Suzanne Clary, president of the Jay Heritage Center, is a MyRye.com history correspondent. Today our history teacher tell us about George Washington, Abraham Lincoln and Ashton Kutcher.
As a history buff sharing a February birthday with George Washington, Abraham Lincoln, and Ashton Kutcher, I am probably more attuned than others to these landmark dates which are all packed into the calendar's shortest month. I throw Ashton in there not because he should run for President but because he has changed the face of social media through Twitter and that is probably one of the best ways to follow My Rye on the go : )
But back to “Presidents’ days.” Our first president was born on February 11, 1732. George's friends and family would have raised a glass of madeira to that occasion for 20 years under the Julian calendar (named for Julius Caesar) until February 24, 1752, when the British adopted the Gregorian calendar instead (named for Pope Gregory XIII). Suddenly George's birthday was February 22nd and it is on that date that Americans began saluting him both during his lifetime and afterwards for his prowess as our Commander in Chief. In 1885, US President Chester Arthur made it official and signed a bill that made Washington’s birthday a Federal holiday. (It is probably one of the more memorable things Arthur did.)
Our 16th president was born on February 12, 1809. As the man who led our country out of slavery and civil strife into the peace of national unity, Lincoln ’s life achievements certainly merited recognition on a national scale. And so one year after his assassination, he was remembered in Washington , DC before an assembly of Congress on what would have been his 57th birthday. Historian George Bancroft lauded the farm boy from Illinois in a stirring speech. "Lincoln took to heart the eternal truths of liberty, obeyed them as the commands of Providence , and accepted the human race as the judge of his fidelity… Lincoln finished a work which all time cannot overthrow."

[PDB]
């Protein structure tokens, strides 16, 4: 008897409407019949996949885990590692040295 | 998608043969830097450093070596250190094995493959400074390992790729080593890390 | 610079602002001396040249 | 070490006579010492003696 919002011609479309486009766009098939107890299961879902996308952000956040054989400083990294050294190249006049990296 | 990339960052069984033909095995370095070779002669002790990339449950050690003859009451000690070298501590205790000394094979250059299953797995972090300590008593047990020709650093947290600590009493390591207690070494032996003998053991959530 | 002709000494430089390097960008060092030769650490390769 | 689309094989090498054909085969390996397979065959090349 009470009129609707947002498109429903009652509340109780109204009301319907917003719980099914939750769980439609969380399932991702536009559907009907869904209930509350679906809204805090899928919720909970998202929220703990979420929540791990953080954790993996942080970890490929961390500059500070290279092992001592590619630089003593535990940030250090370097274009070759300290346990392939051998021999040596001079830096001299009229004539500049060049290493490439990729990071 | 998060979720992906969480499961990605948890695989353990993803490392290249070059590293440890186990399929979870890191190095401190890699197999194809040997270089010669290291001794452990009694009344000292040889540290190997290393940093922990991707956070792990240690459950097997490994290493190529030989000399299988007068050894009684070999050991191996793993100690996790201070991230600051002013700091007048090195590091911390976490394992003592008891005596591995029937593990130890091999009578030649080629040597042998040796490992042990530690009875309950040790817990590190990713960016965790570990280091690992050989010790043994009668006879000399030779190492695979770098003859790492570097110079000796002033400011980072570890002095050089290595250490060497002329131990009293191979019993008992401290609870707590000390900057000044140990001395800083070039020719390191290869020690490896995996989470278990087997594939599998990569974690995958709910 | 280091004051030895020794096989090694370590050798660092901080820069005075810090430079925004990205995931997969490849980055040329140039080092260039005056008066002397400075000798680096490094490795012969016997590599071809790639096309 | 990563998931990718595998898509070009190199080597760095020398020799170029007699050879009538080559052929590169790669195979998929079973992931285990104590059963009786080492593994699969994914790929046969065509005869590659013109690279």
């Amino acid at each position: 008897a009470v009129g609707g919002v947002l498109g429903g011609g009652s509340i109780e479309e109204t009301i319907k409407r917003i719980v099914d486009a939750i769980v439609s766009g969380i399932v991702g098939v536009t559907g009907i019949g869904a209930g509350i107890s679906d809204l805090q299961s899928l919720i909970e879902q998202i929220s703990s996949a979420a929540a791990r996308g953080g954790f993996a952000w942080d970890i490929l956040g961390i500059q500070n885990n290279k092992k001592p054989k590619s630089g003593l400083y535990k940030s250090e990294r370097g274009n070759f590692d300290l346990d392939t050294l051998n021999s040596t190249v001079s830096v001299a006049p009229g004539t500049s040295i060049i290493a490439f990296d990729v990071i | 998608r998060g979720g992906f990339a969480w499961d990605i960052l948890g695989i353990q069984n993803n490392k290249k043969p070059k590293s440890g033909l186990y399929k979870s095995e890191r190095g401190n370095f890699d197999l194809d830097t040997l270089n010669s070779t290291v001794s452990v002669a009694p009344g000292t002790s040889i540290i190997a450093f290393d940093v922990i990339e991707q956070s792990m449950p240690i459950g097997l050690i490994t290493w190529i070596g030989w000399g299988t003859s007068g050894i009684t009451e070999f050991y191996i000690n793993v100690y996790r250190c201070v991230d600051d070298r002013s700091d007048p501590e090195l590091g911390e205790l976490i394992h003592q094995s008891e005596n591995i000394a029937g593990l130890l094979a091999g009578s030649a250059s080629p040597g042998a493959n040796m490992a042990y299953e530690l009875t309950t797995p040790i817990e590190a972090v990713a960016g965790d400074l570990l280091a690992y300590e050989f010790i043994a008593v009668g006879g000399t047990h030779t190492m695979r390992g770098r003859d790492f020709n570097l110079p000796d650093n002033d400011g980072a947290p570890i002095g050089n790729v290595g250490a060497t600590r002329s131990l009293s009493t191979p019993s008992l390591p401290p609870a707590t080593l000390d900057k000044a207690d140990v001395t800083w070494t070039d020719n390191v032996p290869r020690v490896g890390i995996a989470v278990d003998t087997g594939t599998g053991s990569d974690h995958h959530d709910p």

Despite this swell of patriotism and the emotion surrounding Lincoln’s obvious legacy of reform, MyRye.com readers may be incredulous that his birthday was not then and has never been adopted as a Federal holiday like Washington ’s. Rather it was and is observed with closures and ceremonies on a state by state basis (Connecticut and Illinois are two examples) but in some states it is not recognized at all.
So how did we end up with Presidents’ Day, a generic catchall promoted by national stores like Kohl’s and Macy’s but technically not celebrated in our own Empire State ? The Uniform Holidays Act of 1968, shifted the problematic dates of many official holidays that fell at inconvenient times to predictable Mondays in an effort to ensure 3 day holiday weekends for Federal employees.
It was economical. It promoted tourism and travel. Since its implementation in 1971, the additional effect of the Act is that Washington’s birthday has never and will never fall on George’s actual date of birth, Gregorian or otherwise. But to be clear, neither the Uniform Holidays Act nor any subsequent law changed the official name of today’s Federal holiday from Washington's Birthday to Presidents’ Day nor did it add Lincoln’s name to the mix although individual states can elect to celebrate a twofer if they so choose.
So in all 50 United States , Monday was definitely George’s big day. But for example, if you live in Rye, New Hampshire you may also fold in a toast to Lincoln and even a nod to some of our other presidents. But if you live in Rye, New York, you already celebrated Lincoln’s Birthday on February 12 and today you are enjoying Washington’s Birthday and a just a slow, snowy start to the morning.